Of course not only is the existential lot of modern man under capitalism less than spiritually satisfying, it's also painfully less than materially comfortable and secure. For in a system of individual competition, for whatever reasons, not every individual is going to fare well, this is another fact of life that capitalism unwisely and callously does not take account of and compassionately adjust for. That is, in a system based on the principle of "Every man for himself, and the devil take the hindmost", there are just way too many folks who are going to be found in the hindmost socioeconomic demographics of society. Too many folks who don't have enough to live in a fashion consistent with the intrinsic sacredness of life and the inalienable right to dignity of human beings. Too many folks who are subjected to gross miscarriages of social justice and the criminal greed of those at the top of the societal food chain. Too many socially damned members of the human family.

Moreover, the self-aggrandizing and ruthless individualism promoted by the narcissistic ethos of capitalism primes it to be a system that allows alpha individuals to rise to economic preeminence and dominance. A dominance which they then use to utterly subvert and do away with any fairness and meritocracy that's theoretically supposed to inhere in the capitalist order of things; and to systematically exploit, victimize, and pauperize working-class men and women whose labor produces the wealth they voraciously expropriate.

And the closer a society approaches the free-marketeer's theoretical beau ideal of private enterprise and ownership, the more of an exploitive and greed-ruled system capitalism devolves into. The more of a baronial system you end up with! Say what?! What do I mean by baronial? Well, think of the way the laissez-faire and unregulated individualism of the wild, wild West permitted not a meritocracy of small homesteaders but rather the rise to dominance of land barons and alpha ranchers who came to monopolize vast tracts of acreage. And who commonly employed heavy-handed and deadly methods to attain and maintain their wealth, such as hiring gunmen to enforce their will and rule, as well as co-opting town sheriffs and political officials.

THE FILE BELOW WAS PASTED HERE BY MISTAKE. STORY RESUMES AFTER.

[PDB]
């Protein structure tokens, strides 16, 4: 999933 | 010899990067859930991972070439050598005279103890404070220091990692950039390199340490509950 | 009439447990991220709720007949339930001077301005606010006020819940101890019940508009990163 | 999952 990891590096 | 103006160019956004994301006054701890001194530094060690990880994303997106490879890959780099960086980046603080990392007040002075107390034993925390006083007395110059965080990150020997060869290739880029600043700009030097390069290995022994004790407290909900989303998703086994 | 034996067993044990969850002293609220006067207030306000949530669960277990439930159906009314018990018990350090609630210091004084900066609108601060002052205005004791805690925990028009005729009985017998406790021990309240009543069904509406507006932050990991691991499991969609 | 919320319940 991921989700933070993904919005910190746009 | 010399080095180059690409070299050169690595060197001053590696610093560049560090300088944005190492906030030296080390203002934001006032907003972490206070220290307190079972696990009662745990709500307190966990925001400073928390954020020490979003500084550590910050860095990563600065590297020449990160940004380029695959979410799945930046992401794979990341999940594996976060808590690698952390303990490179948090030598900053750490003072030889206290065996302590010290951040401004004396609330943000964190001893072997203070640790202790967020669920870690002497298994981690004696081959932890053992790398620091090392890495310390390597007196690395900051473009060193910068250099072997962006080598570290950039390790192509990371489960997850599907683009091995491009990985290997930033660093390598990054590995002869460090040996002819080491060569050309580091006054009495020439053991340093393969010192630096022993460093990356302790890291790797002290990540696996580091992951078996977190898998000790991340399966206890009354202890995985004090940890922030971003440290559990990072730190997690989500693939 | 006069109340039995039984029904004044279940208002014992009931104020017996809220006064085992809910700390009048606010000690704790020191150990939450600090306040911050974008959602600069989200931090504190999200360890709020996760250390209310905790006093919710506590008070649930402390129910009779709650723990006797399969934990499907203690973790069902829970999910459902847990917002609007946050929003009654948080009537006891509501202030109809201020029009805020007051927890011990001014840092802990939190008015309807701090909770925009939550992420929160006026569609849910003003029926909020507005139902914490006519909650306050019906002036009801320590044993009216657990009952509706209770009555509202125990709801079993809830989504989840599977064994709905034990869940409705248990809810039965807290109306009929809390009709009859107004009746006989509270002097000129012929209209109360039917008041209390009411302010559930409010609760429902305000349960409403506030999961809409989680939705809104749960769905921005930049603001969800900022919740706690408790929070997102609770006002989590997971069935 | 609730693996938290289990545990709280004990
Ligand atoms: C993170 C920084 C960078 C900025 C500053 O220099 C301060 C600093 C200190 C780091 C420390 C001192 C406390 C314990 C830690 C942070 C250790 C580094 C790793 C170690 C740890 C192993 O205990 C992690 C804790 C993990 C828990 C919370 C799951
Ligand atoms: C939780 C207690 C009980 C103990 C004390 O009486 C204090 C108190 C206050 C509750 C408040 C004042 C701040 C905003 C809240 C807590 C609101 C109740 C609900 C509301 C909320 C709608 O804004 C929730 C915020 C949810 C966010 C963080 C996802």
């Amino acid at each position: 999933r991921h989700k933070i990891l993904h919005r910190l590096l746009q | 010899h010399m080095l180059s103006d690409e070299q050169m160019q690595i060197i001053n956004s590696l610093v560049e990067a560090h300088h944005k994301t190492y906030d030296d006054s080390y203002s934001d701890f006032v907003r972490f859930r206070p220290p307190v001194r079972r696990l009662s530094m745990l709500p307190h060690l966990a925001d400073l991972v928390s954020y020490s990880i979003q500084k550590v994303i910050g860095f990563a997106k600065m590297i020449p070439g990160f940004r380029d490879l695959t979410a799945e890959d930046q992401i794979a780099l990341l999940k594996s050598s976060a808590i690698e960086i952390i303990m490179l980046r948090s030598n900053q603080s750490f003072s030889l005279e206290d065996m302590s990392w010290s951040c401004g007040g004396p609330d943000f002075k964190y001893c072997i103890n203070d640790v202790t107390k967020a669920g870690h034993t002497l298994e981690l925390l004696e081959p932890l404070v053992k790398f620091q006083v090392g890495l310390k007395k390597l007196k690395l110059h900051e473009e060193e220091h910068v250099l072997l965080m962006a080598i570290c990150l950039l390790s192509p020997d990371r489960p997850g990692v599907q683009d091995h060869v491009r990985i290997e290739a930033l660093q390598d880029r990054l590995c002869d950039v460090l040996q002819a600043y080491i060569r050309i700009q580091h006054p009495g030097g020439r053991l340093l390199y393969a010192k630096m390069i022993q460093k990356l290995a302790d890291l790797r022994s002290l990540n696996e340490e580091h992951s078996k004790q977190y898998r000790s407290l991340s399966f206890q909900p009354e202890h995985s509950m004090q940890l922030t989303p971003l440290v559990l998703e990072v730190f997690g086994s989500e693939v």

Then, of course, in industrial sectors of the less governmentally-fettered economy of the 1800s you had the so-called robber barons (Cornelius Vanderbilt, Leland Stanford, John D. Rockefeller, et al), whose unabashed avarice took them to the pinnacle of capitalist success, where they used their money-power to rig the game for themselves, to the disadvantage of capitalism's smaller players and proletarian pawns.

I won't even go off on a digression about the virtual gangsterism practiced by the heroes of American economic history in the more ruggedly individualistic 19th century; about the way the greater liberty that men of big business were at to have discontent workers and union activists literally beaten down, sometimes at the hands of police acting as their private thugs, made a malicious mockery of Adam Smith's "invisible hand" and vaunted "free market forces". In short, a system, such as "free-market" capitalism, that proposes to give permissive, licentious freedom to the unenlightened individualism and will-to-dominance that lurks in the reptilian recesses of our brains is a profoundly corruptible system indeed, one that will invariably be corrupted into precisely what we have today, a predatory and plutocratic power structure that leaves billions, with a B, at home and in the Third World, cold and hungry and powerless.

The conclusion is located directly below